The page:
I would like to know how the $8 was derived for this service. I would bet the collector has not even documented the calculations. How long and how much does it take to make a copy?? 5 minutes to retrieve, and 1 minute to copy??

If the woman is elected, her constituents should pull her short hairs. If she is appointed, her manager should have a “come to Jesus” talk with her.

Rose M. Welch says:

I bet they pay the girl who makes the copies more than the actual profit after printing costs. When the maps are on-line, they can fire her ass and save the residents of West Virginia some money.

What if I drew my own map and used the information that *belongs* to me (as a member of the public) to mark out the tax areas, and posted *that* on the Internet. Would that be copyright infringement also?

Rofl, this is probably the one and only time that I can say that I am happy to live in Oklahoma.

Anonymous Coward says:

For everyone who claims there taxes will go up…. Think about this.

How is this government branch funded? By Taxes or by selling maps? If it is by selling the maps then we have a major problem with our government. The office of taxation should be fully funded by your tax dollars. If they have to raise taxes because the office can not afford to stay open, then I think they need to manage our dollars better.

Anonymous Coward says:

The idea that they would need to raise taxes or cut services is ludicrous. As I see it, one of the biggest problems with government is that they never get smaller. They are increasing tax revenue every year and thus adding more levels of bureaucracy. When there is an even (recession, tax cuts etc) that threatens their revenue they scream bloody murder.

Any corporation that has been around long enough to have seen both good and bad times knows that you must adapt to the market. Perhaps you can’t do the huge IT rollout you wanted, or start a bunch of new projects, and you may even need to lay off a couple of people. Government needs to be run more like a corporation in that fashion. They need to realize that their funds may not always be where they want them to be and they need to learn to get by with what they have.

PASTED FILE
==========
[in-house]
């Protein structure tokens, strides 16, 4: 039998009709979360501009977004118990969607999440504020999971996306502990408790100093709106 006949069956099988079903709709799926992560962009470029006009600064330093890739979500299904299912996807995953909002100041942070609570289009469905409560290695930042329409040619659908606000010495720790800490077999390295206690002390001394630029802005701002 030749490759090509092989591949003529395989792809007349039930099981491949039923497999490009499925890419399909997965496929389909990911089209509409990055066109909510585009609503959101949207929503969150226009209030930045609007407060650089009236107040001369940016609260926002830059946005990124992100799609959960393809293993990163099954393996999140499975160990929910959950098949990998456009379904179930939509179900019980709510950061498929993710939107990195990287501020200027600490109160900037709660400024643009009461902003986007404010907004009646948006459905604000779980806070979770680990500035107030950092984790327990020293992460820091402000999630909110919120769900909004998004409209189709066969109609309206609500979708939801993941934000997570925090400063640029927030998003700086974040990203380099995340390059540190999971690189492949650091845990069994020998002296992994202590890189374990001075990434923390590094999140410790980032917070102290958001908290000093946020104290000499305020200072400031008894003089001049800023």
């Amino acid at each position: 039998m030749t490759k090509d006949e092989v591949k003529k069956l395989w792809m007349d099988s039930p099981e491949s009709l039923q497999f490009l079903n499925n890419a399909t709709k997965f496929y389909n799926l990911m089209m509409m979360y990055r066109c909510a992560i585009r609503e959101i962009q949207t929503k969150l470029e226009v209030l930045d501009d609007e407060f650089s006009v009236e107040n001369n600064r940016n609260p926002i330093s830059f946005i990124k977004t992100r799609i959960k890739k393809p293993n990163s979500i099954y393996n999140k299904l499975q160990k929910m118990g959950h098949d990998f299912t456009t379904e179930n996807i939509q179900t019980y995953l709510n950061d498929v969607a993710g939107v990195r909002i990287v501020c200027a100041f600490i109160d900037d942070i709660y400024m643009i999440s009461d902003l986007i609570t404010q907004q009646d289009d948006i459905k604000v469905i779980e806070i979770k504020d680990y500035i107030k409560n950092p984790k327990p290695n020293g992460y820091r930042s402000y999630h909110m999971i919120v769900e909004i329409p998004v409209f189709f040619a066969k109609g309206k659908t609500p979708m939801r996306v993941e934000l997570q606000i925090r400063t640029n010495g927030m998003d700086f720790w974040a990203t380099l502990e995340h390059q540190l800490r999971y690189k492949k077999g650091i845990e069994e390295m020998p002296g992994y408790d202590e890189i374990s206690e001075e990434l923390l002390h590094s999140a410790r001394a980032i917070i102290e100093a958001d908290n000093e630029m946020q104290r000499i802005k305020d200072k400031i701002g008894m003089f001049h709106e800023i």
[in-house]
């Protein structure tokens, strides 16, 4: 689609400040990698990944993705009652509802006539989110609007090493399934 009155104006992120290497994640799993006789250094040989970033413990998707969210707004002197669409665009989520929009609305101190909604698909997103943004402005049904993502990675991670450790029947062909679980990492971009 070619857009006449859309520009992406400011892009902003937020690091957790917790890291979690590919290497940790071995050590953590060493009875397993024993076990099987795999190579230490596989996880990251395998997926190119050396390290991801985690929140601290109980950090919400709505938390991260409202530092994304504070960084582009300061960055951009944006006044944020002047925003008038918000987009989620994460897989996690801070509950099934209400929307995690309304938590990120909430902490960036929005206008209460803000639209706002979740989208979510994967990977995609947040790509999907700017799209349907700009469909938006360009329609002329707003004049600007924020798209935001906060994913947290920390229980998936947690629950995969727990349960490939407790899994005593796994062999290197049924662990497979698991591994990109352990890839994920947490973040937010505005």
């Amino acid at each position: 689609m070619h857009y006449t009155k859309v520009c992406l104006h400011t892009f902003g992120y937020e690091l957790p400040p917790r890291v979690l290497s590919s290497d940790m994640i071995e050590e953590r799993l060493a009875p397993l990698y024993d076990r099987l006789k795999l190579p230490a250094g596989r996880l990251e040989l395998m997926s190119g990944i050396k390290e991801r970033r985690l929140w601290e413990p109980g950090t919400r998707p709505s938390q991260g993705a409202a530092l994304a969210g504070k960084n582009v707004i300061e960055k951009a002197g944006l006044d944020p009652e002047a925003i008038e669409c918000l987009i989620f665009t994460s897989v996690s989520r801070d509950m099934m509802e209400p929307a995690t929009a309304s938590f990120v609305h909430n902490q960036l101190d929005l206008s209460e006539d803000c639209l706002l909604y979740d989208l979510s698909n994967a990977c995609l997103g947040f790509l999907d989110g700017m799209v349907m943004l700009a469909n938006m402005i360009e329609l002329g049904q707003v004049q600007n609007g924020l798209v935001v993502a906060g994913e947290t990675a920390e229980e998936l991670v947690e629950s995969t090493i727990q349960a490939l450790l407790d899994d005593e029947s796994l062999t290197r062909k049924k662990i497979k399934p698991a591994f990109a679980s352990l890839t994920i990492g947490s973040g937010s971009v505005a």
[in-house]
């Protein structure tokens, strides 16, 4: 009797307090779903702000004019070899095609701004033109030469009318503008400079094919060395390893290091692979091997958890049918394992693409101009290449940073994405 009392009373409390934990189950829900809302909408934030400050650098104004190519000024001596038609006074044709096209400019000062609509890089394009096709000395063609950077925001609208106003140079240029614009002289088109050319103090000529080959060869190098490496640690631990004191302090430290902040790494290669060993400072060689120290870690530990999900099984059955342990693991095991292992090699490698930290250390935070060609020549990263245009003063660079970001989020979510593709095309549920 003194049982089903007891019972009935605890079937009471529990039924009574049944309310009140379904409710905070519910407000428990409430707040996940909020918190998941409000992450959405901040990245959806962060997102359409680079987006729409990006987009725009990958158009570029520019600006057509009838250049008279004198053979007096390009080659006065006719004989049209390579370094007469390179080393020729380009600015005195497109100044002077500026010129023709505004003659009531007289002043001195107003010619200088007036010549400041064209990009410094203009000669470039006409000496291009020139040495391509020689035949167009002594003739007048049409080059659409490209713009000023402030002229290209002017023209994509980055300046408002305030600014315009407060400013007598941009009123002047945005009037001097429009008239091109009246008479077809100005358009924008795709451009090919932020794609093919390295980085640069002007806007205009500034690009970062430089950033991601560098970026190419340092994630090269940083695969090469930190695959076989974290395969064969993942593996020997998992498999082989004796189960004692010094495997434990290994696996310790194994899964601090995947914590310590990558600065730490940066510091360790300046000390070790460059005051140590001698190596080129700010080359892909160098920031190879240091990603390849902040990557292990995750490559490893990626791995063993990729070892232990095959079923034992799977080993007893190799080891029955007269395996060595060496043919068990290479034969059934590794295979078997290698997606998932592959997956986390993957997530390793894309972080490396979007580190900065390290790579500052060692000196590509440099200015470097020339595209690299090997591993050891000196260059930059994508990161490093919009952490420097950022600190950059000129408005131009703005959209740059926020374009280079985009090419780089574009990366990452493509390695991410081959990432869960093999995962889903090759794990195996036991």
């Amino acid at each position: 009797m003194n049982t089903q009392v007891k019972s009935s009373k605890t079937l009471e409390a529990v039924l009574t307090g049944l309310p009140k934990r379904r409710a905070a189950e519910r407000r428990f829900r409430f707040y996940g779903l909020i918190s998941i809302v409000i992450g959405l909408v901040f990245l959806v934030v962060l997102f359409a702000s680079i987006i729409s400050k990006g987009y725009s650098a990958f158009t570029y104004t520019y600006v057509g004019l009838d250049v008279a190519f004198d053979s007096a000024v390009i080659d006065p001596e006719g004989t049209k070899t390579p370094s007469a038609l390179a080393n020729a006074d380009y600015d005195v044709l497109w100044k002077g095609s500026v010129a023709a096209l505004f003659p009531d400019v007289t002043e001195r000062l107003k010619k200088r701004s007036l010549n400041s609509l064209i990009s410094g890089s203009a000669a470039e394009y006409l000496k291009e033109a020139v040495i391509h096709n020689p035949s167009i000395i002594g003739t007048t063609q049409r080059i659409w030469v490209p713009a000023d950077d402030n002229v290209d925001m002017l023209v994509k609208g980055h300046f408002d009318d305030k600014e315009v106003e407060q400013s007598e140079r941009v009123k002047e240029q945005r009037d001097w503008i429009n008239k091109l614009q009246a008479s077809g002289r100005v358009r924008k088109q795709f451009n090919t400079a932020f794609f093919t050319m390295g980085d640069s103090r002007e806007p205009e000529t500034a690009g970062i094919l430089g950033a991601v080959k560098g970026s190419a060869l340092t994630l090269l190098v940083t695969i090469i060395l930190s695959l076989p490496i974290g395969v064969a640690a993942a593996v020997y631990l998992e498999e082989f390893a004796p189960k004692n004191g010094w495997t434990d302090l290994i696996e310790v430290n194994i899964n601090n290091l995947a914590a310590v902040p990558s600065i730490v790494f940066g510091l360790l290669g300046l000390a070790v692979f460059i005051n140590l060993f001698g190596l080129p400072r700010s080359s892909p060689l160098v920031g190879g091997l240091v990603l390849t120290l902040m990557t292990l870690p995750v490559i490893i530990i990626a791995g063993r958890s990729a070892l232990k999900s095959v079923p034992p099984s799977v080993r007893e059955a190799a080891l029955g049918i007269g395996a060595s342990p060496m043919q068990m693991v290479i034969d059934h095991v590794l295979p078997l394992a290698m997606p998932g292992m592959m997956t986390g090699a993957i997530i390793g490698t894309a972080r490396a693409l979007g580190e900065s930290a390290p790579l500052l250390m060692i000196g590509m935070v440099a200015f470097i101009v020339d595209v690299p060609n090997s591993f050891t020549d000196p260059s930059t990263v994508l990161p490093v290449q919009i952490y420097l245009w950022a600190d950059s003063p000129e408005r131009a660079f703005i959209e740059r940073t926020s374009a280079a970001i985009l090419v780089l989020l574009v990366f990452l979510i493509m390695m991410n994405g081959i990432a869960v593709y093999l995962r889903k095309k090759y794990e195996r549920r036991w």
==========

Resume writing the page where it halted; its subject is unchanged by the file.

I know our local Govt Property Appraiser/Tax Collector has huge ways they could cut back. A friend of mine in their IT department told me that every year in the last quarter the head of the IT department gets everyone together and tells them how much money they have to spend before the end of the budget year. The particular year he was talking about they ended up spending $400k in stuff they didnt really need just so that their budget was not cut for the next year. A year later half of it was still in the boxes.

If that were my company, that Director would be in the unemployment line.

Doc Slobber says:

West Virginia

>Cue the banjo exit music…

And sing along with this old favorite:

I’m My Own Grandpa
( Lonzo & Oscar )

It sounds funny, I know,
But it really is so,
Oh, I’m my own grandpa.

I’m my own grandpa.
I’m my own grandpa.
It sounds funny, I know,
But it really is so,
Oh, I’m my own grandpa.

Now many, many years ago, when I was twenty-three,
I was married to a widow who was pretty as could be.
This widow had a grown-up daughter who had hair of red.
My father fell in love with her, and soon they, too, were wed.

This made my dad my son-in-law and changed my very life,
My daughter was my mother, cause she was my father’s wife.
To complicate the matter, even though it brought me joy,
I soon became the father of a bouncing baby boy.

My little baby then became a brother-in-law to Dad,
And so became my uncle, though it made me very sad.
For if he was my uncle, then that also made him brother
Of the widow’s grown-up daughter, who, of course, was my stepmother.

Father’s wife then had a son who kept him on the run,
And he became my grandchild, for he was my daughter’s son.
My wife is now my mother’s mother, and it makes me blue,
Because, although she is my wife, she’s my grandmother, too.

Now if my wife is my grandmother, then I’m her grandchild,
And everytime I think of it, it nearly drives me wild,
For now I have become the strangest case you ever saw
As husband of my grandmother, I am my own grandpa!

I’m my own grandpa.
I’m my own grandpa.
It sounds funny, I know, but it really is so,
Oh, I’m my own grandpa.

Paul Alan Levy (user link) says:

Tax Assessor Backs Off -- for now

I am pleased to announce that the plaintiff in this case has come to her senses and agreed to cancel the hearing on the motion for a preliminary injunction, thus leaving Seneca’s web site – with its freely available maps – in place. Although she is not (yet) dismissing her lawsuit, the tax assessor and her counsel are to be commended for their willingness to take a second look at their lawsuit and to think about whether there are means other than seeking a prior restraint against the posting of FOIA’d documents to accomplish objectives that they consider legitimate.